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She Hath Done What She Could.

She Hath Done What She Could.

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Published by glennpease
BY THE HON. AND REV. FRANCIS E. C. BYNG, M.A.,

CHAPLAIN IN ORDINARY TO THE QUEEN

AND TO THE SPEAKER OF THE HOUSE OF COMMONS.



St. Mark xiv. 8. — “She hath done what she could: she is come
aforehand to anoint My body to the burying.
BY THE HON. AND REV. FRANCIS E. C. BYNG, M.A.,

CHAPLAIN IN ORDINARY TO THE QUEEN

AND TO THE SPEAKER OF THE HOUSE OF COMMONS.



St. Mark xiv. 8. — “She hath done what she could: she is come
aforehand to anoint My body to the burying.

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Published by: glennpease on Mar 23, 2013
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SHE HATH DONE WHAT SHE COULD.WALTER FARQUHAR HOOK, D,D.CHAPLAIN IN ORDINARY TO HER MAJESTYMARK XIV. 8. " She hath done what she could."THE Christian life is compared to a journeywhich is to be taken by a narrow way to a straightgate. "Straight is the gate and narrow is theway which leadeth unto life, and few there bethat find it 1 ." Straight indeed has that gate been,to effect a passage through which, for Adam'spolluted 2 race, that stupendous miracle of mercywas needful 3 , the Incarnation, Sufferings, andDeath of the Everlasting SON of God 4 ! Butalthough a passage be now possible to the adoptedchildren of Goo 5 , through the straight gate, thei St. Matt.vii. 14. 2 Rom. v. 12. * Psalm xlix. 79 ; Acts, xvii. 3.* Rom. v. 21 ; vii. 18 ; Art ix. Ephes. ii. 1318.B2 SHE HATH DONE [SERM.lintel of which has been sprinkled with the bloodof the immaculate Lamb 1 , still we have each of us,like our Master, to take up our cross 2 ; nor canwe reach the gate, which Faith will open to us 3 ,until we have toiled and travelled along thenarrow path 4 . And they who thus toil andtravel, who desire to tread in their DivineMaster's steps, find the task the more difficultsince on either side of the narrow way aprecipice seems to yawn upon them ; since on
 
either side there are difficulty and danger, perhapsdestruction.Our journey is the more painful, because, toprevent a fall, we have constantly to preserve anequipoise. We have now to sway ourselves on thisside, then on that, in order to avoid falling either onthe one side or on the other. The gate is before us ;to reach it we are to walk in a given line ; to keepin that line, we have continually to be balancingthis principle against that ; not allowing any oneprinciple, however important, so to oversway usas to hurry us into forgetfulness of any otherprinciple ; but, even though we may not ourselvesperceive their consistency, trying to adhere tothem both when both are enjoined. For example,1 Cf. Exod. xii. 23 ; 1 Cor. v. 7; Heb. ix. 14. 2 St. Luke, ix. 23.3 1 John, v. 5. Acts, xiv. 22.I.] WHAT SHE COULD. 3we must ever remember our own responsibilityas being, in many respects, free agents 1 , and yetwe must not forget GOD'S predestination 2 towhatever it relates ; we must act earnestly andlabour diligently, as if all our success in all thatwe undertake depended upon ourselves 3 , and yetwe are to trace every event to the special, ever-interfering Providence of Goo 4 : we are to hearkento St. Paul when he tells us that we are justifiedby faith only 5 , but we are to listen likewise to St.James, on the other side, when he tells us that weare justified by works also* 5 ; we are to submit toself-denials, austerities, and mortifications, as if theformation of our moral character rested on self-discipline; and we are to have as regular andearnest and constant recourse to the means of grace,as if every thing depended upon grace. Weare to look, for justification, to faith only as the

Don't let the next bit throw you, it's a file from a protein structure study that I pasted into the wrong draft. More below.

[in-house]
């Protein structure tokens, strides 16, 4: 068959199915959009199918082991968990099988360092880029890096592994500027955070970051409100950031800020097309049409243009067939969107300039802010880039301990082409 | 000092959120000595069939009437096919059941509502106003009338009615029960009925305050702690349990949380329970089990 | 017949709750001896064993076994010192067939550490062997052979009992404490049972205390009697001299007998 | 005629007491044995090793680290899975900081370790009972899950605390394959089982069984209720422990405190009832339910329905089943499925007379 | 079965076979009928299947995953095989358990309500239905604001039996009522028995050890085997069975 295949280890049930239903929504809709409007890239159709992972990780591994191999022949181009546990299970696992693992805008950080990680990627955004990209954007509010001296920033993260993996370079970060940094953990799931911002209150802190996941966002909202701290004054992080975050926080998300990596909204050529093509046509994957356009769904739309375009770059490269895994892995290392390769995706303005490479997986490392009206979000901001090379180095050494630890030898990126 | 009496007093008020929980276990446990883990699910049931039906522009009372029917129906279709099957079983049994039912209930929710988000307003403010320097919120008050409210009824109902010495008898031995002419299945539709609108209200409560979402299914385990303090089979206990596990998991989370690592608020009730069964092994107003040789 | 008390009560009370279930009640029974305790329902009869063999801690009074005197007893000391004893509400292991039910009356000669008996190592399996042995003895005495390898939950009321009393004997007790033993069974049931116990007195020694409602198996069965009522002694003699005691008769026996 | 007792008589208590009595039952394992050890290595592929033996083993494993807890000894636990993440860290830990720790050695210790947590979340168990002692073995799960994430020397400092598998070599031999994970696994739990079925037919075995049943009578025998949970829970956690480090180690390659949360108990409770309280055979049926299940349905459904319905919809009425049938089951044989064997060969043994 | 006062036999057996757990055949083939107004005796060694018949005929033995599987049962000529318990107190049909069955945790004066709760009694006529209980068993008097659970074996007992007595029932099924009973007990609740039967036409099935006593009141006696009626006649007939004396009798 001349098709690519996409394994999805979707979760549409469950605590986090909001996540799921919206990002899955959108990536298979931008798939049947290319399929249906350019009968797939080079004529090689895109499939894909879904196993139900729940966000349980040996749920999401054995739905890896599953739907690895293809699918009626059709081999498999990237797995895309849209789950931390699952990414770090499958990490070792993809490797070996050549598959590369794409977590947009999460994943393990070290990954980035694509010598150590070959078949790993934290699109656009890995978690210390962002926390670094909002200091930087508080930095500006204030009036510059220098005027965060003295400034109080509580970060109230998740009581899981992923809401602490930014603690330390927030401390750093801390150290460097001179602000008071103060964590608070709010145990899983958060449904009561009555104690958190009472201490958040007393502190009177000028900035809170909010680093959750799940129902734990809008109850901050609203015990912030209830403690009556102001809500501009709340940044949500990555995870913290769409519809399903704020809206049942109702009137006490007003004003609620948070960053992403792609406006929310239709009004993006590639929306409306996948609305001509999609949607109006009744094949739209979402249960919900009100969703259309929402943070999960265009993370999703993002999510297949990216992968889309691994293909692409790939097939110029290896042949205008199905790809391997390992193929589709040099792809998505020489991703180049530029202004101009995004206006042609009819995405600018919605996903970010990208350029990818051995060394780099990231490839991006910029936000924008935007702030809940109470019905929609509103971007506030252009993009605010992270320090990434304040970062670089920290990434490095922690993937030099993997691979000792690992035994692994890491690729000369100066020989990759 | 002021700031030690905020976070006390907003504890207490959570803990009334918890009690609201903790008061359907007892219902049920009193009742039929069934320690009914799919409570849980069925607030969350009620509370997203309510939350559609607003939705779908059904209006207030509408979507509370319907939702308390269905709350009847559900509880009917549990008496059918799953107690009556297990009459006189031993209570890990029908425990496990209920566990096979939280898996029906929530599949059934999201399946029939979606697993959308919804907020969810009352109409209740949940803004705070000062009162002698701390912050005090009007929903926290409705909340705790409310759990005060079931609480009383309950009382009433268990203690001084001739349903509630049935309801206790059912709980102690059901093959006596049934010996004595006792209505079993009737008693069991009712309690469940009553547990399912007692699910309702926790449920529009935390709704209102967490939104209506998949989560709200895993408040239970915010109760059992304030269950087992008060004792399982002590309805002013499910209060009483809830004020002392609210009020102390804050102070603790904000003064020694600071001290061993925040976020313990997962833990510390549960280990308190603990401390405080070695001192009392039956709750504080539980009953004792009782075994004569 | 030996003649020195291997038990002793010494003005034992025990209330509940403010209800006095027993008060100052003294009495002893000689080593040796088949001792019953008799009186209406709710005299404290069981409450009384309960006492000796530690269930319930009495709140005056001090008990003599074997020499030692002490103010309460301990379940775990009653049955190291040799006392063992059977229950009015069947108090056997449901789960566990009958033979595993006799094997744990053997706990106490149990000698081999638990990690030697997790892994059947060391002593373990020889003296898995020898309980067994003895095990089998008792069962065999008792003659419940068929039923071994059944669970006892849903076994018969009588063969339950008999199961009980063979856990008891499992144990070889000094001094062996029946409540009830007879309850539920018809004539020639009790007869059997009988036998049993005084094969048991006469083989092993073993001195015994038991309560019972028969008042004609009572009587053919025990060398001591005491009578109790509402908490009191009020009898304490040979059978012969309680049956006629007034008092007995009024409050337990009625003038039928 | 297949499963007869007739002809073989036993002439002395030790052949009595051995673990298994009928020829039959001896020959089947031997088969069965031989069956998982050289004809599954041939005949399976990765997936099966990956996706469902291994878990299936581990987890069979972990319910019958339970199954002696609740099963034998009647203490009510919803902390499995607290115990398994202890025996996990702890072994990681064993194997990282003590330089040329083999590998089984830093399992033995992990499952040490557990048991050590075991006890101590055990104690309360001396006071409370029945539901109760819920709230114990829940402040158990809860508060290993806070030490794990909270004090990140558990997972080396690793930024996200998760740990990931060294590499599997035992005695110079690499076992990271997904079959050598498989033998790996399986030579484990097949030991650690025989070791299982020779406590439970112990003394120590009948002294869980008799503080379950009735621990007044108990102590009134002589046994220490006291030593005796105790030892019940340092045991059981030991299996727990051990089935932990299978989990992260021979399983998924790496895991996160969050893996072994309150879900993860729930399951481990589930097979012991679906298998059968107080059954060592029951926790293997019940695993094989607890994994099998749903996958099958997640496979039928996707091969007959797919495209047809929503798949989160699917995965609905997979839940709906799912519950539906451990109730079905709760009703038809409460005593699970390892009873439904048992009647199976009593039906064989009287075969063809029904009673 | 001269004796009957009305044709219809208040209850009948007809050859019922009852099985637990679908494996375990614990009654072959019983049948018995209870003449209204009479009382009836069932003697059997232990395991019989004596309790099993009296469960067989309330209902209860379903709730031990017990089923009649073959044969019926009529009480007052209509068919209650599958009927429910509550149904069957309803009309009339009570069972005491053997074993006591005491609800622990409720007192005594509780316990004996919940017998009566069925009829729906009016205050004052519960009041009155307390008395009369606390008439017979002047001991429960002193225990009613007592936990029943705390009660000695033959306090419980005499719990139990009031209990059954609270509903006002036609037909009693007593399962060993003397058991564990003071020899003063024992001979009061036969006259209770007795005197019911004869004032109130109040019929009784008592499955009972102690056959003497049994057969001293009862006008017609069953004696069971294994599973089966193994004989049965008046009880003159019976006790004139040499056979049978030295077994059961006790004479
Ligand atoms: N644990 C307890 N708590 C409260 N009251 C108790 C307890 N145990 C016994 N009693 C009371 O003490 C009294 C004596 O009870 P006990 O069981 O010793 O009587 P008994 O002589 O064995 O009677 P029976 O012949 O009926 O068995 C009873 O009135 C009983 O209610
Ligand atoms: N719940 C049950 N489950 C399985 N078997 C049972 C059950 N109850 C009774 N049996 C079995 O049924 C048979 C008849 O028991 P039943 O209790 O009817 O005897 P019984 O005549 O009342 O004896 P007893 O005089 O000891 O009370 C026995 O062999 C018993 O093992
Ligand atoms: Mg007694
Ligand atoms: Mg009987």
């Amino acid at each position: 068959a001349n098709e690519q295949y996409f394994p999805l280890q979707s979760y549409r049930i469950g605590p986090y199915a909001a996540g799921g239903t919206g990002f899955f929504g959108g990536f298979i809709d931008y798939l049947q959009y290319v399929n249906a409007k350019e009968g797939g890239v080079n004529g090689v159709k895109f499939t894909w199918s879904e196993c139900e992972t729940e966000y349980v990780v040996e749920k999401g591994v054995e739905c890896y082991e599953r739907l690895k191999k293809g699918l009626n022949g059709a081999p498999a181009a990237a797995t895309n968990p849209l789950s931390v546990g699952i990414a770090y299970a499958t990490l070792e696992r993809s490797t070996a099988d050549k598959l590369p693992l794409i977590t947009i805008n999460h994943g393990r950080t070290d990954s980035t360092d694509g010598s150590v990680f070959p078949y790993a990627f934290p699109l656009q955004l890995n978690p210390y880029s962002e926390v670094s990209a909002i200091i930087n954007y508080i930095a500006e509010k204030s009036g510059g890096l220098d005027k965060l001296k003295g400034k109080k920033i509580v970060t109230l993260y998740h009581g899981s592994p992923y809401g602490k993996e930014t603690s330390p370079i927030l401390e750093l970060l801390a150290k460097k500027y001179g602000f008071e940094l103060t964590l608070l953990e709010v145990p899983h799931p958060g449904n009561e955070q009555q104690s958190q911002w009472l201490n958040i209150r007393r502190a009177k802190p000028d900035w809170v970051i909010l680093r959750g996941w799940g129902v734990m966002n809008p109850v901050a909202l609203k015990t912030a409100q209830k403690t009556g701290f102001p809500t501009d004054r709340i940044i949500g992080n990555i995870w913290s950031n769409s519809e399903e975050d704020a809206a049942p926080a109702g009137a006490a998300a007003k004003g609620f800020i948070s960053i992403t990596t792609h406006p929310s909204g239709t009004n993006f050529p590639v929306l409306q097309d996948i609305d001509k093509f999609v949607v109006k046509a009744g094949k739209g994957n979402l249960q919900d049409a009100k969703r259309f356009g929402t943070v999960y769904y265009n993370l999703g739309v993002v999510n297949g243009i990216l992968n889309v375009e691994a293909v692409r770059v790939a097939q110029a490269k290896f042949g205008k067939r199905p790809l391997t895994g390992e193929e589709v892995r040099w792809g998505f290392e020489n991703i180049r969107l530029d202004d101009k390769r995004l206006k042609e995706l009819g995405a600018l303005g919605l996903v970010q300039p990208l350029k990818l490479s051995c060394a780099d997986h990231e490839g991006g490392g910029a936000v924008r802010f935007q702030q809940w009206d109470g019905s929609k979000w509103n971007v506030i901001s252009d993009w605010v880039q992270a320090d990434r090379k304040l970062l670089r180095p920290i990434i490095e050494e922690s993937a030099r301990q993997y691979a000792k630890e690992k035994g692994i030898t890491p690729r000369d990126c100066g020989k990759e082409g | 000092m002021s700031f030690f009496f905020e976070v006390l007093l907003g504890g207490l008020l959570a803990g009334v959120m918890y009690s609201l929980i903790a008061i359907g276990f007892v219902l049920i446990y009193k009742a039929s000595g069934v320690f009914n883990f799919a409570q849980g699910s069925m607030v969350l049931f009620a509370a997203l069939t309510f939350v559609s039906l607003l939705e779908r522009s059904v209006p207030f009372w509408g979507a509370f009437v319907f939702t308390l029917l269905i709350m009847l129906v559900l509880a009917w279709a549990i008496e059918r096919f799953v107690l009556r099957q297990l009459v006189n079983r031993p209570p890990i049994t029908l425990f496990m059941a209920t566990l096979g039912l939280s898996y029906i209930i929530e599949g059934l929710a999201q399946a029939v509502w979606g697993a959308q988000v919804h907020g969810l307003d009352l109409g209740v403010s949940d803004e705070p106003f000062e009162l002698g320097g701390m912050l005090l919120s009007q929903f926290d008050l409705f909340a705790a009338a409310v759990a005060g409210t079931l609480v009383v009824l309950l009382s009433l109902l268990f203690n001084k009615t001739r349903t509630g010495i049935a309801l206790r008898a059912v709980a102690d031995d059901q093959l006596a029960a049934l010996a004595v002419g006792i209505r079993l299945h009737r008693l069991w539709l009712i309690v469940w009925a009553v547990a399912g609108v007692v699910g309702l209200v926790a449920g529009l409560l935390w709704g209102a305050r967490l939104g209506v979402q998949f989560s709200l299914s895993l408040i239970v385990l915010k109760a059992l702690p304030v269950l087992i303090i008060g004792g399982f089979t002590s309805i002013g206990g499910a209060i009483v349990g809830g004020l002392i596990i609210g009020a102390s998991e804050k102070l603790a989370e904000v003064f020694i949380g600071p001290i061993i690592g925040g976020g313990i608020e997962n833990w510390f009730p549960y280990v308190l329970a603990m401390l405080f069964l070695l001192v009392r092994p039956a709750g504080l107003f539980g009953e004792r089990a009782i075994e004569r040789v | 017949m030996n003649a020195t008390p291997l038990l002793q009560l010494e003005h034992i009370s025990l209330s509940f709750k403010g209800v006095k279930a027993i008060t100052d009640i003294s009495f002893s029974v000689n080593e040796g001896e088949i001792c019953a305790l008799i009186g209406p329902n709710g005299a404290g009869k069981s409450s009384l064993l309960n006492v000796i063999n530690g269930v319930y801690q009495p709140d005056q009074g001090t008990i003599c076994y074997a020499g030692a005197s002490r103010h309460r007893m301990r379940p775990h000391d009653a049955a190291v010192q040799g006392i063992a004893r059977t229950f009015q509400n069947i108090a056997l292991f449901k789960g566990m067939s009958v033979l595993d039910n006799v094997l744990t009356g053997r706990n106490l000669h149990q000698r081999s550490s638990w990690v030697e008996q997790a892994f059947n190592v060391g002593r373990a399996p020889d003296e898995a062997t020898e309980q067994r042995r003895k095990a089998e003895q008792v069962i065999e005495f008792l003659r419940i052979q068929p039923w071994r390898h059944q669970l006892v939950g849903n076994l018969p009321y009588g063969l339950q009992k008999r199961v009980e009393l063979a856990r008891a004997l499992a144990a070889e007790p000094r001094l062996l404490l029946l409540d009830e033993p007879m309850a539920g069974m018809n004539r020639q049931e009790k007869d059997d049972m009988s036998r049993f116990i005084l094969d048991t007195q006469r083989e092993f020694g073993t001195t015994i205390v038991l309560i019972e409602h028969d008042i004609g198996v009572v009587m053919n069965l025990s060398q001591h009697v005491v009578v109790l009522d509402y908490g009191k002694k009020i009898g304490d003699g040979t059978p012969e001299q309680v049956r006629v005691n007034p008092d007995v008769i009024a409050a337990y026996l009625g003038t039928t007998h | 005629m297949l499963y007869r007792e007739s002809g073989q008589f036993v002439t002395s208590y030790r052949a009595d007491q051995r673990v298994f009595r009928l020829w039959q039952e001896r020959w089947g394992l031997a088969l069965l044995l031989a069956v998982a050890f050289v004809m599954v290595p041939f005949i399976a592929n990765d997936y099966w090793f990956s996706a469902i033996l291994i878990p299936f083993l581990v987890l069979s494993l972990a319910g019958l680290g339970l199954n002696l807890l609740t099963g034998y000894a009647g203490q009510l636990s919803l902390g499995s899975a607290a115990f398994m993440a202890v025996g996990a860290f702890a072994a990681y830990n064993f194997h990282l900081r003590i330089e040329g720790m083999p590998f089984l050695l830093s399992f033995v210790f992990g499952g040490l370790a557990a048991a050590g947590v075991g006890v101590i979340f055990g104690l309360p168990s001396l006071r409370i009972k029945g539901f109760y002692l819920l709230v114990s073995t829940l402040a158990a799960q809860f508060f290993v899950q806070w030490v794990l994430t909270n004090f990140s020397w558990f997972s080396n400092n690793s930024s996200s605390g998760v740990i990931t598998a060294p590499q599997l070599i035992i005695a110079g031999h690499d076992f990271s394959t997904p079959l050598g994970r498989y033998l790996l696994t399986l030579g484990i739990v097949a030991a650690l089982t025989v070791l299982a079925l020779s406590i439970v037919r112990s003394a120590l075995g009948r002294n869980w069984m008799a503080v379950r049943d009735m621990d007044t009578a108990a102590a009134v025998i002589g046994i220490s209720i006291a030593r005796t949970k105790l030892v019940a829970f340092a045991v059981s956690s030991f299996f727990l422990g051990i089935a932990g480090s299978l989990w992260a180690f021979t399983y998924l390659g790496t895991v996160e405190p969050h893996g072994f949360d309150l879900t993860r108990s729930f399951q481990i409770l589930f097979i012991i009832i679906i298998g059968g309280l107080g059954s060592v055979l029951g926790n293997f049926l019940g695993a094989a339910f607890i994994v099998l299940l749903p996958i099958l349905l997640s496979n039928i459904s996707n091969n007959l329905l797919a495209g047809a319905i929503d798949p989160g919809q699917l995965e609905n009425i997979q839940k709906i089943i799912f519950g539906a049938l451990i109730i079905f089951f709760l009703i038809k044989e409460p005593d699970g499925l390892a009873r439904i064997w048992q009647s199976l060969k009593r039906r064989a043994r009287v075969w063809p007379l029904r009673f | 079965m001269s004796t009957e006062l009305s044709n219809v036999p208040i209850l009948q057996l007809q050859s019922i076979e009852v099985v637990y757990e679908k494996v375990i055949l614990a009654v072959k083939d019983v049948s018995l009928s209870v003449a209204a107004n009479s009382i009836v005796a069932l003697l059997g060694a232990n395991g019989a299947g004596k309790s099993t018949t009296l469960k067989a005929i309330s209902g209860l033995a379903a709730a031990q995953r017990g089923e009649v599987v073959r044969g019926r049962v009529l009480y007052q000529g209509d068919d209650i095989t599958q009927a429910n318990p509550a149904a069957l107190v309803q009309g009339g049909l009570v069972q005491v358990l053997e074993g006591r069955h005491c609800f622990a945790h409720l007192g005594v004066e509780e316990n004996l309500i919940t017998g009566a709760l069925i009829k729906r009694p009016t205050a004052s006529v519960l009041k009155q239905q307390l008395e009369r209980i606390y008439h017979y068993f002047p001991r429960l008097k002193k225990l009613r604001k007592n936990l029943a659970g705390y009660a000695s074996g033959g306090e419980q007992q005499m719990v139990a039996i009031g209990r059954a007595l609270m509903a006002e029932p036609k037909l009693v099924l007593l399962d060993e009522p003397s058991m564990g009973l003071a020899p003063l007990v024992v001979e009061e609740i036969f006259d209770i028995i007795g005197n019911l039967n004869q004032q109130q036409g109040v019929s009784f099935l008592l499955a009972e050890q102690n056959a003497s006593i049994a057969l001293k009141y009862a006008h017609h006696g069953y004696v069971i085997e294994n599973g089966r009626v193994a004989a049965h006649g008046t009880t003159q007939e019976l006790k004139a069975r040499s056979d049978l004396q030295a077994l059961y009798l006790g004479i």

inward instrument 7 , and yet we are to haverecourse to the Sacraments also as the outwardmeans 8 : not trusting to faith without the Sacraments, nor to the Sacraments without faith, nor to1 Deut. xxx. 19 ; Eccl. ix. 10, 11. * Eph. iii. 911.Eccles. ix. 10 ; Phil. ii. 12 ; Col. i. 29 ; iii. 23.* St. Matthew, vi. 26, 30 ; St. Luke, xii. 6, 7, 24 ; 1 Samuel ii. 6, 7; Job,v. 18, and xii. 23 ; Isaiah, xlv. 7 ; 2 Sam. xvi. 5, 10, 11.$ Rom. ii. 26 ; Gal. ii. 16. e St. James, iL 24. 7 Acts, xvi. 31.St. Mark, xvi. 16; 1 Peter, iii. 21 ; Titus, iii. 5, 6 ; St. John, vi,5354 ; Acts, ii. 42 ; 1 Cor. x. 16, 17 ; xi. 2326.B24 SHE HATH DONE [SERM.either without repentance ; nor to any or all of these except as means of uniting us still moreclosely to CHRIST the SAVIOUR.These doctrines and duties sometimes appear tostand in opposition to one another, and the mindis so desirous to have them reconciled, that to meetthat desire speculative men have formed a varietyof systems. This is the origin of theologicalschools and sects, and this it is that binds mentogether in schools and sects : the school or sectto which a man belongs being that which affordsto his mind the easiest solution to the difficultieswhich arise from the opposing nature of some of our duties. It were much to be wished thatmen would always remember that these systems,invented to make religion more intelligible thanGOD has made it in the Holy Scriptures, aremerely human inventions, and that there is

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